Kenny was my horse. I remember the day my dad brought him home. He was 10 years old; I was 11 and afraid of horses ever since a bad fall from our spirited quarter horse the year before. But something about the gentle chocolate chestnut horse standing in our yard drew me to him, and from the moment I sat in that saddle, I knew I had found “my” horse. Everyone loved him, because he was perfect. He was gentle and honest, but he had a spirited, slightly mischievous side. We often raced with my cousins in the midst of laughter and flying manes and tails. Kenny didn’t like to lose a race, but even if he did, he was still the best horse in my view.
The summers we spent together were magical. We chased cows, climbed buttes, and raced through tree rows at top speed. He alone was privy to many of my secrets, problems, and fears. I had days that I didn’t feel like riding, but once I got in the saddle everything was good again. But that Thursday in July changed everything.
My parents had gone riding on the Maah Daah Hey Trail of the Badlands that morning. The terrain was rough as they attempted to make their way back, so Mom decided it was best to get off Kenny and lead him. Thats when the accident happened: Kenny’s back feet slipped from a ledge, and in his attempt to scramble back up, the ledge collapsed and he fell about 13 feet off the embankment, landing on his back. He couldn’t get up; his back legs were useless. He lay quietly in the gully as my parents waited for a vet, who said there might be a chance that Kenny would be ok.
After I hung up the phone, I tried to keep myself busy. I finished my chores with tears spilling out of my eyes. I put on a brave face and went to my brother’s baseball game to wait for my dad to arrive with the news. When he finally pulled up to the baseball diamond, I raced over to his suburban, but when I saw his face every hope that I had was dashed. My dad had tears in his eyes. I had never even seen him cry until that day. All he said was, “I’m sorry, Rachel, I’m so sorry.” They buried Kenny where he fell.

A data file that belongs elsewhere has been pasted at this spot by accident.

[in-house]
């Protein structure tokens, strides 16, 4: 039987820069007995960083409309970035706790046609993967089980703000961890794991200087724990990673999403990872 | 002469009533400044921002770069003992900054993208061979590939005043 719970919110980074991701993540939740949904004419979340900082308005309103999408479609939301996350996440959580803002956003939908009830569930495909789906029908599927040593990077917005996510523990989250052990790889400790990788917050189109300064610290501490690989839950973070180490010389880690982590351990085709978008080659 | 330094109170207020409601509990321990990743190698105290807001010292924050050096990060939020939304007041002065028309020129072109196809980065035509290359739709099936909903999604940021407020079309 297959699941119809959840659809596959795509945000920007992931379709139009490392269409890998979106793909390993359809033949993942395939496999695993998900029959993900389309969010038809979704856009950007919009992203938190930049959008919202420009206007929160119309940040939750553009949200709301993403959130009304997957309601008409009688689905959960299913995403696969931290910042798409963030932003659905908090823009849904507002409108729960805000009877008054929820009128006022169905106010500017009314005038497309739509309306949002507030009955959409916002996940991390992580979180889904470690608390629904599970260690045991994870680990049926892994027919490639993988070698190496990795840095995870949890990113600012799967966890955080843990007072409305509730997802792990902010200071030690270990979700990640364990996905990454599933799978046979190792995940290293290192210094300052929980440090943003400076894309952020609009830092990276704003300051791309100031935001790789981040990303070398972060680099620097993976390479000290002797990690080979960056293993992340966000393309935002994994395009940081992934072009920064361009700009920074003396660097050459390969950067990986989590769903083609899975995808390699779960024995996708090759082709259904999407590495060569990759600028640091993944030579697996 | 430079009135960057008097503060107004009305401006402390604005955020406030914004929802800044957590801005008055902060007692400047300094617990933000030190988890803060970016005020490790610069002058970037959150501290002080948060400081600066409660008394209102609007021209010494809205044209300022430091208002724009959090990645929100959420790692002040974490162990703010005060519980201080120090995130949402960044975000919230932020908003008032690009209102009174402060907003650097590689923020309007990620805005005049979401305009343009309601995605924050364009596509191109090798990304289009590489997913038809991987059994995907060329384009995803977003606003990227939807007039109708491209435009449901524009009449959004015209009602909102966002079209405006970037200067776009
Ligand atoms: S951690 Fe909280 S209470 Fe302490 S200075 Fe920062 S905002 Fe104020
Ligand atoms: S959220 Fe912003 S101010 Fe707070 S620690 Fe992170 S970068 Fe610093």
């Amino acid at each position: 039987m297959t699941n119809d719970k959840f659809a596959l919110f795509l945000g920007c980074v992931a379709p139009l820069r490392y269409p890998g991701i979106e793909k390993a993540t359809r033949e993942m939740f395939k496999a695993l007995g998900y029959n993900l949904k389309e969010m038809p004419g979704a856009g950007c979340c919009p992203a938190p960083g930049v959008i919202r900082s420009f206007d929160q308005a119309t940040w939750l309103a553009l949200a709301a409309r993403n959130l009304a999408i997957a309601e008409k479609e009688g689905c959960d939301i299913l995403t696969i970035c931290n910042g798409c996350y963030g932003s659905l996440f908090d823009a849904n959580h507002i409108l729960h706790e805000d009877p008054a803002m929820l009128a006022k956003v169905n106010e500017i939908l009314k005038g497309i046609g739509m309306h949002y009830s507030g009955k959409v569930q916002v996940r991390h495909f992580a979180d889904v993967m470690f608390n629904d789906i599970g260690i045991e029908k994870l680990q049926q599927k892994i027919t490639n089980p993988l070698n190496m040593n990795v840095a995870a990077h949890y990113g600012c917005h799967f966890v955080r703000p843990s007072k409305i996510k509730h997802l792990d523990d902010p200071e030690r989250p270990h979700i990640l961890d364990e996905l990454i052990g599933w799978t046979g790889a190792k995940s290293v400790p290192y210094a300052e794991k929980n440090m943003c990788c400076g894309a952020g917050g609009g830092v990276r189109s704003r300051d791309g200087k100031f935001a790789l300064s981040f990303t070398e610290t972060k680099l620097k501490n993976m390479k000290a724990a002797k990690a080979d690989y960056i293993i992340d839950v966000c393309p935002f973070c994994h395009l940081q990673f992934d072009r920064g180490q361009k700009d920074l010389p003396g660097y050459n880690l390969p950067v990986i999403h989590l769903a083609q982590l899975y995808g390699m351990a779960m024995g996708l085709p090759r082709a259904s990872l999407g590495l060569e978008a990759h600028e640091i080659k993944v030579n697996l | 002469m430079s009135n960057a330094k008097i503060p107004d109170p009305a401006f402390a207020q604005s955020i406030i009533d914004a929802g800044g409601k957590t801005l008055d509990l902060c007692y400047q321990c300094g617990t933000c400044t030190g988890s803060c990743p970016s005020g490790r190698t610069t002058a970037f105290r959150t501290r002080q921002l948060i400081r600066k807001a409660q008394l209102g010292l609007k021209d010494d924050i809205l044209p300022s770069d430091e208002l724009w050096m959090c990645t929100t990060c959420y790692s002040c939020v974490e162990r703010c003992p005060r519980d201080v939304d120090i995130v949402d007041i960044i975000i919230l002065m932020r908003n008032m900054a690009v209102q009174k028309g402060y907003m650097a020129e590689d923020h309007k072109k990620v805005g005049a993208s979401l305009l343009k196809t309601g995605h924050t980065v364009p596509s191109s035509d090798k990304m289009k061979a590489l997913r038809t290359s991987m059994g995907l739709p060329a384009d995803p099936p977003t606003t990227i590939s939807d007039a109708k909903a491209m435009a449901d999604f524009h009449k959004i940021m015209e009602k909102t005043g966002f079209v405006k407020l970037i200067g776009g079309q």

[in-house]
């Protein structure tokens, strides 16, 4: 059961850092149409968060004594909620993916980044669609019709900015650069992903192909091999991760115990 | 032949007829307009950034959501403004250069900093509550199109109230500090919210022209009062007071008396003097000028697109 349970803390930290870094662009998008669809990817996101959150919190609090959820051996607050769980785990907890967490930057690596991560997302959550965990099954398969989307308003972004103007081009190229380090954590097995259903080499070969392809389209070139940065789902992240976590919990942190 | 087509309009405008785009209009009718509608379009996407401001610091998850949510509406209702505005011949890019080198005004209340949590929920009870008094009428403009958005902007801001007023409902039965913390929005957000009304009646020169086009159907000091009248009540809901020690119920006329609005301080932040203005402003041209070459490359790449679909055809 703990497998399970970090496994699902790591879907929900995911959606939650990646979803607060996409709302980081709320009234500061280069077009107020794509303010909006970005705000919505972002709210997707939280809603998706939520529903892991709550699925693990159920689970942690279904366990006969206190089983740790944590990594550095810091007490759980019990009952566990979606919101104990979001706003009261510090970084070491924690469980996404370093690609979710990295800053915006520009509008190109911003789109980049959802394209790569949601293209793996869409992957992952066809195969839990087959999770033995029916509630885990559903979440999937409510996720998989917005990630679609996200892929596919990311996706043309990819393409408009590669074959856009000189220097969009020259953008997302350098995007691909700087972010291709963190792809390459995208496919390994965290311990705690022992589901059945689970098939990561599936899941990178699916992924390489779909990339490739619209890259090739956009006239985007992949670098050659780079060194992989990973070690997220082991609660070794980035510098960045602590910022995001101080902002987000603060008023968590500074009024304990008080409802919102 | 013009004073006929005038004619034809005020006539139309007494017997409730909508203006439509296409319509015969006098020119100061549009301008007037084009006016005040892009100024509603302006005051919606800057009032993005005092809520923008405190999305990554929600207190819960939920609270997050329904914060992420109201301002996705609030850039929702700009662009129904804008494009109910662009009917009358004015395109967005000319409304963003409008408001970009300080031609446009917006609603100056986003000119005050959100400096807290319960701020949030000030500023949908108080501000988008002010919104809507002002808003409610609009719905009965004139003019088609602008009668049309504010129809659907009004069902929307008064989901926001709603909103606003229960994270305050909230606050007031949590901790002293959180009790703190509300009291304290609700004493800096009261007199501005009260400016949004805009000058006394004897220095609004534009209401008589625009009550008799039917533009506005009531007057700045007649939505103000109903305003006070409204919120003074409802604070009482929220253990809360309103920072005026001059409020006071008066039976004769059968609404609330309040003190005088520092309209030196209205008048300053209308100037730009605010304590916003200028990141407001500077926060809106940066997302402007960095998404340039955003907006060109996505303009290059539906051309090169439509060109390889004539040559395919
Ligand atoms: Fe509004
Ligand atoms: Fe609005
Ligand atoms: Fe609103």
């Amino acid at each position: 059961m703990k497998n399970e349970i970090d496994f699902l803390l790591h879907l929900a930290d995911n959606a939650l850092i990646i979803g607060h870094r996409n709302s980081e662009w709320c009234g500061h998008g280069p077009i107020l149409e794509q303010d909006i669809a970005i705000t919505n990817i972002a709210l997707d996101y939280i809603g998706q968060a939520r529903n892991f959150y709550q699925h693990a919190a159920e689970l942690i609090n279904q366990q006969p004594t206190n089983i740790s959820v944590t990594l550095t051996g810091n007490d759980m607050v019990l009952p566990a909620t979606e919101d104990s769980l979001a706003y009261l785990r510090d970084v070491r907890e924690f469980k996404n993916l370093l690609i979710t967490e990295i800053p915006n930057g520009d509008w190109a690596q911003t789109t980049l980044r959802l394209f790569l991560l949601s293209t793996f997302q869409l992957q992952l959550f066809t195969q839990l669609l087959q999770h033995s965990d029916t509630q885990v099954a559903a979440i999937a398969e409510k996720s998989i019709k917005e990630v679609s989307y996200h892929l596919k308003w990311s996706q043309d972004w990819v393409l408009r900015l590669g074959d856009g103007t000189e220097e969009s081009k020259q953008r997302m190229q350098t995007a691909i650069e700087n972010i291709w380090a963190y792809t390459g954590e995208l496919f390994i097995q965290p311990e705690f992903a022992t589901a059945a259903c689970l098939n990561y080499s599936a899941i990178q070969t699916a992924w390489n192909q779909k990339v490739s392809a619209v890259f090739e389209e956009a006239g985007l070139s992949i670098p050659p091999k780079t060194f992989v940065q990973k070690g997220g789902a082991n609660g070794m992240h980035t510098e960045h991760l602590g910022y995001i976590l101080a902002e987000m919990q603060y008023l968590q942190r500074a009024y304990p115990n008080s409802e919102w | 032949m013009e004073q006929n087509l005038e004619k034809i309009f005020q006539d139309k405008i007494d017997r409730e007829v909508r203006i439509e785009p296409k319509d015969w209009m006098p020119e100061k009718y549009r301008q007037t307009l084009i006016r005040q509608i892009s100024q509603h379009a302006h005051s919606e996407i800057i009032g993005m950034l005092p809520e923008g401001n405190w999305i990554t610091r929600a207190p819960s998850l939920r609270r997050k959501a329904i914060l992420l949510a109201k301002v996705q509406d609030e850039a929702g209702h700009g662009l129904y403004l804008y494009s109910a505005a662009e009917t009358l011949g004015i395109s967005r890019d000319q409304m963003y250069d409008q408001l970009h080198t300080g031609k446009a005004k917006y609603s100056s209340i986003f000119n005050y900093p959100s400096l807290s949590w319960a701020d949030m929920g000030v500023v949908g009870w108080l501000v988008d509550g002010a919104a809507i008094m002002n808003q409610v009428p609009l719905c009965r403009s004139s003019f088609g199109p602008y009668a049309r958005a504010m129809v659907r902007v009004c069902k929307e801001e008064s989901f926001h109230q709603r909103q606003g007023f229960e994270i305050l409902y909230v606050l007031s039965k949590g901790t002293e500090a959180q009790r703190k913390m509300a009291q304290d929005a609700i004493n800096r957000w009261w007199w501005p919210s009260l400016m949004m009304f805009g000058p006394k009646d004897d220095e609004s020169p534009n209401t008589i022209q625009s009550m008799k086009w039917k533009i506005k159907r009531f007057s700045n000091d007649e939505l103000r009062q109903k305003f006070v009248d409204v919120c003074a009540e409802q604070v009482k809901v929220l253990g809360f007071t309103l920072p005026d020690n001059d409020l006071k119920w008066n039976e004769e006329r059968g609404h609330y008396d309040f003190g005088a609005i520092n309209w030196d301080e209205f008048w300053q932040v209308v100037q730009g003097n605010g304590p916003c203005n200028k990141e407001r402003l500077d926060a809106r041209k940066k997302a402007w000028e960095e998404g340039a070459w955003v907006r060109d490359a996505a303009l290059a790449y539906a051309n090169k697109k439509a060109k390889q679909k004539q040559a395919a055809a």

Of course I was so thankful that my mom was not harmed in the fall, and I do not hold it against my parents because they would never mean for something like that to happen. But after that, my carefree summer was over. I still feel empty when I remember that when I go back to the farm next year, he won’t be there waiting for me. I know a horse is “just a pet,” but Kenny was more than that to me. He had worked his way into my heart, where there is now a huge horse-sized hole. I feel sad when I see his halter hanging in the garage. I will never forget those brown eyes or that white crooked stripe running down his face.
I know that, despite the sadness I feel now, someday the pain will ease. In its place will be regret that I couldn’t spend 15 more summers with him. Even more, in its place will be beautiful, happy memories. Memories of one of the best friends I have ever known in my short life, and memories of a girl and her horse, forever a part of her heart and soul.
Gosh, a bit of a tear-jerker eh?
Eventually, the sadness did fade away, and my parents found another young Morgan horse for sale. I named him Chico, and we’ve spent many summers together since then, having a blast doing many of the same things together Kenny and I did. We’ve both slowed down in recent years, but I still love the creak of a leather saddle and the view of a July sunset from the back of the horse.
Although I don’t think about Kenny too often anymore, sometimes my mind travels back – back to those vulnerable years in my life, when, in my innocent and imaginative mind, my best friend really was a chestnut Morgan horse named Kenny. And mostly I smile at those memories. But I might feel just a little sad sometimes, too.
This week, I remember that girl and her horse.